Delegates to the National Pork Producers Council (NPPC) annual meeting passed resolutions last week related to traceability, daily negotiated bids, USDA reporting and well-being audits.

The first approved resolution states: The National Pork Producers Council urges packers to require by Jan. 1, 2015, as a condition of sale, all market breeding swine to be individually identified with USDA’s approved official premises identification number (PIN) tag bearing the standardized Premises Identification Number traceable to the sending premises.

The industry has made significant strides in developing a nationally standardized pre-harvest traceability system specific to swine, and it is included in USDA’s recently published rule on animal traceability. The use of official PIN tags will allow producers a mechanism to distinguish their market breeding swine within a comingled group in market channels, thereby enhancing pre-market traceability. As an Iowa delegate explained, “There’s no better way to “walk the talk” than to pass this resolution.”

Daily negotiated bids
The second approved resolution requested NPPC to work with appropriate parties to assist USDA Market News in development of a process to calculate, then publish, an estimated net price for daily negotiated bids and consider a potential methodology for including hogs bought on a live basis in the negotiated net price for prior day and daily purchased swine reports.

Pork producers watch current-day purchase reports for guidance about the level of hog prices on a particular day. Purchase data include only base prices for hogs, since the animals have yet to be harvested. Carcass measurements, however, determine premiums and discounts, and ultimately, the net prices received by packers. USDA has over 10 years of data on mandatory price reporting, and could easily determine the relationship between net and base prices reported by packers.

USDA reporting
The third resolution passed this morning requests NPPC to assist USDA in avoiding issues surrounding confidentiality by improving volume in the morning reports (western corn belt, eastern corn belt, national and IA/S MN) to include purchases after 1 p.m. from the previous day.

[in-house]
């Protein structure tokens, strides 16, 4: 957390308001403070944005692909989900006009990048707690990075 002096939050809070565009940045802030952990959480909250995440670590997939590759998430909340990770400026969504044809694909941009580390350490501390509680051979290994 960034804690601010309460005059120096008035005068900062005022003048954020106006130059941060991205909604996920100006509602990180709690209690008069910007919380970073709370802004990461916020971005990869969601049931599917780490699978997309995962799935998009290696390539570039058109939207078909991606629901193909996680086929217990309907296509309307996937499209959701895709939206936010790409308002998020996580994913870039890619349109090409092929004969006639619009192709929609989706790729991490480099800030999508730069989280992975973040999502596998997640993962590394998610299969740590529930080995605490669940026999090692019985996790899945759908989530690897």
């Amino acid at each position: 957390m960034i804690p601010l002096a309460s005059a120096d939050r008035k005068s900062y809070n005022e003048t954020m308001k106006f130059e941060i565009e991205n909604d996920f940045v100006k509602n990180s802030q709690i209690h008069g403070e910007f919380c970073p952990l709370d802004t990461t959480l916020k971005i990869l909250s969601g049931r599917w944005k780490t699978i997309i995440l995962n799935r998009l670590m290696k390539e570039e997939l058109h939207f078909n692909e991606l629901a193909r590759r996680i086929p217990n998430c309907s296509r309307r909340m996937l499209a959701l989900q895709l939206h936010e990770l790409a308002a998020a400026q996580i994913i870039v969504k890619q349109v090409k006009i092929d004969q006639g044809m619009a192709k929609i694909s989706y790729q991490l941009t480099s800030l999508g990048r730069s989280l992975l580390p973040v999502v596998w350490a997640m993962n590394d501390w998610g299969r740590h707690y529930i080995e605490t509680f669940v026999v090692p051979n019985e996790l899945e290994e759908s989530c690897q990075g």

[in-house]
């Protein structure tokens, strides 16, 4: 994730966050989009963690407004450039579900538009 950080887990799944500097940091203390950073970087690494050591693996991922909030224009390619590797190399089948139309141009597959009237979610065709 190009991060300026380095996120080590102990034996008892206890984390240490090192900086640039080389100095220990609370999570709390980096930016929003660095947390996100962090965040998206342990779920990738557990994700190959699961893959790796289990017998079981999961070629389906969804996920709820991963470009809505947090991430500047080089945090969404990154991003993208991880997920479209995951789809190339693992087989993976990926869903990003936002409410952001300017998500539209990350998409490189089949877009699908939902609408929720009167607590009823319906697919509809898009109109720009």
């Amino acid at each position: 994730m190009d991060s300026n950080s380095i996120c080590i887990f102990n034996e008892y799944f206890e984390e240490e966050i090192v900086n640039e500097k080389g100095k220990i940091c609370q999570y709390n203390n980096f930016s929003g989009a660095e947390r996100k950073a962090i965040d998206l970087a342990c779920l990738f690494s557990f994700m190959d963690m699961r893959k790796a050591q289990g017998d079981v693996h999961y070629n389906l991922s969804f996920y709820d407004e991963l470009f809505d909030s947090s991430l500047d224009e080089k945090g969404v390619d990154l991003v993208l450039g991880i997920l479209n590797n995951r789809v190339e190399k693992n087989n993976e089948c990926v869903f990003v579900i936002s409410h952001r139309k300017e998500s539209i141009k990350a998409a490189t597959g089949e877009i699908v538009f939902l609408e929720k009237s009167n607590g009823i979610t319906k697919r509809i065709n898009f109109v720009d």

Very few pigs purchased after 1 p.m. on a given day are slaughtered on that day. Thus, those purchases will influence the prices bid by packers on the following day. According to producers, the 10 a.m. USDA hog purchase reports frequently include missing data because the number of packers buying hogs and the number of purchases they make are not sufficient to fulfill USDA’s confidentiality protection requirements. The approved change would help solve confidentiality limitations on data publication.

Animal well-being audits
The final resolution passed today requested NPPC to support packer continuity, consistency and equivalency of audit reporting mechanisms, consistent with Pork Quality Assurance Plus (PQA Plus), Transport Quality Assurance (TQA)  and PQA Plus site assessments, when developing their own animal well-being audit programs.

The Council encourages all pork producers to achieve PQA Plus certification, TQA certification and complete a PQA Plus site assessment. Packers are developing and implementing individual animal well-being audit programs based on these programs, but it’s important to have consistency to avoid confusion.

National Pork Board delegates are meeting on Friday afternoon, and meetings of both groups will continue on Saturday. More news from the annual meetings will be forthcoming.